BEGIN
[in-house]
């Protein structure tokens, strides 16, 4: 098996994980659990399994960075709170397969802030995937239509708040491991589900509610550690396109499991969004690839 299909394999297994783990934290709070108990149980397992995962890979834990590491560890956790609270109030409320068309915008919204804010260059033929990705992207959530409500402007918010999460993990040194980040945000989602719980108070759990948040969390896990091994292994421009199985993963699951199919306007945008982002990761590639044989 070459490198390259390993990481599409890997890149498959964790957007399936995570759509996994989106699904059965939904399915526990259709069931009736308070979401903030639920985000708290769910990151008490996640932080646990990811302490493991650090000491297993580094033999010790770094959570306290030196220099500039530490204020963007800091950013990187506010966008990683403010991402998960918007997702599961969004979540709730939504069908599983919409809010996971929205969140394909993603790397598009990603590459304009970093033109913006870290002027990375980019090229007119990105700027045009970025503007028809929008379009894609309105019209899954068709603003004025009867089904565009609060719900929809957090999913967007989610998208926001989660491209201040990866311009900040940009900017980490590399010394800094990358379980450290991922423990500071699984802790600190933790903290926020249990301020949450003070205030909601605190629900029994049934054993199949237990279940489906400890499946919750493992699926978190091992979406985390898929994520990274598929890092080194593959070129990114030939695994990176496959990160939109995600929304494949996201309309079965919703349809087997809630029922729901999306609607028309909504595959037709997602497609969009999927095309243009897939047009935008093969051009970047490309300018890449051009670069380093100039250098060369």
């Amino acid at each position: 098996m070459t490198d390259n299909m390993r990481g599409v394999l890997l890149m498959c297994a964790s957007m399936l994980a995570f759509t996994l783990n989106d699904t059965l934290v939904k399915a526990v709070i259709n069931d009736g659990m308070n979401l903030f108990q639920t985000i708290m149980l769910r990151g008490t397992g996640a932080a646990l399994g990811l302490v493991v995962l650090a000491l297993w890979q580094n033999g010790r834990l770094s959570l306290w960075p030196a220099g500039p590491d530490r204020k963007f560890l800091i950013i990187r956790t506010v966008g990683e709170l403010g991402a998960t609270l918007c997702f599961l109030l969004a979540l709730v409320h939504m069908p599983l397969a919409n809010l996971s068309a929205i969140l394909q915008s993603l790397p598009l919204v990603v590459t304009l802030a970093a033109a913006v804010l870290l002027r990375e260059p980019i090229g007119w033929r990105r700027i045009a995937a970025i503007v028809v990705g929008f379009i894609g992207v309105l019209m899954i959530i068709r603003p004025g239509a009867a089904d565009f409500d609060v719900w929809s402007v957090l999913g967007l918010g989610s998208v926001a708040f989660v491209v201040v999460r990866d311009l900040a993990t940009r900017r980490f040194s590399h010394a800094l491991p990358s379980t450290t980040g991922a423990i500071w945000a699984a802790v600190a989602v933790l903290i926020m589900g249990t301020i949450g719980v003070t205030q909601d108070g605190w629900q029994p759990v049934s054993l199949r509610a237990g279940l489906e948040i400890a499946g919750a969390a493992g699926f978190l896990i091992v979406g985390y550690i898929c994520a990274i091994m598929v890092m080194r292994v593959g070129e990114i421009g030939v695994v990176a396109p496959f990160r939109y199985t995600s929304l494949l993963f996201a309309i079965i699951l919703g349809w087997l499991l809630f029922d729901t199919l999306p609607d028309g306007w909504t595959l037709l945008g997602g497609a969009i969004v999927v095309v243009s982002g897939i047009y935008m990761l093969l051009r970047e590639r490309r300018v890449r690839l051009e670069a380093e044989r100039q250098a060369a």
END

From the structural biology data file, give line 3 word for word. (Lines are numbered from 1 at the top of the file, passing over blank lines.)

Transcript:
């Amino acid at each position: 098996m070459t490198d390259n299909m390993r990481g599409v394999l890997l890149m498959c297994a964790s957007m399936l994980a995570f759509t996994l783990n989106d699904t059965l934290v939904k399915a526990v709070i259709n069931d009736g659990m308070n979401l903030f108990q639920t985000i708290m149980l769910r990151g008490t397992g996640a932080a646990l399994g990811l302490v493991v995962l650090a000491l297993w890979q580094n033999g010790r834990l770094s959570l306290w960075p030196a220099g500039p590491d530490r204020k963007f560890l800091i950013i990187r956790t506010v966008g990683e709170l403010g991402a998960t609270l918007c997702f599961l109030l969004a979540l709730v409320h939504m069908p599983l397969a919409n809010l996971s068309a929205i969140l394909q915008s993603l790397p598009l919204v990603v590459t304009l802030a970093a033109a913006v804010l870290l002027r990375e260059p980019i090229g007119w033929r990105r700027i045009a995937a970025i503007v028809v990705g929008f379009i894609g992207v309105l019209m899954i959530i068709r603003p004025g239509a009867a089904d565009f409500d609060v719900w929809s402007v957090l999913g967007l918010g989610s998208v926001a708040f989660v491209v201040v999460r990866d311009l900040a993990t940009r900017r980490f040194s590399h010394a800094l491991p990358s379980t450290t980040g991922a423990i500071w945000a699984a802790v600190a989602v933790l903290i926020m589900g249990t301020i949450g719980v003070t205030q909601d108070g605190w629900q029994p759990v049934s054993l199949r509610a237990g279940l489906e948040i400890a499946g919750a969390a493992g699926f978190l896990i091992v979406g985390y550690i898929c994520a990274i091994m598929v890092m080194r292994v593959g070129e990114i421009g030939v695994v990176a396109p496959f990160r939109y199985t995600s929304l494949l993963f996201a309309i079965i699951l919703g349809w087997l499991l809630f029922d729901t199919l999306p609607d028309g306007w909504t595959l037709l945008g997602g497609a969009i969004v999927v095309v243009s982002g897939i047009y935008m990761l093969l051009r970047e590639r490309r300018v890449r690839l051009e670069a380093e044989r100039q250098a060369a």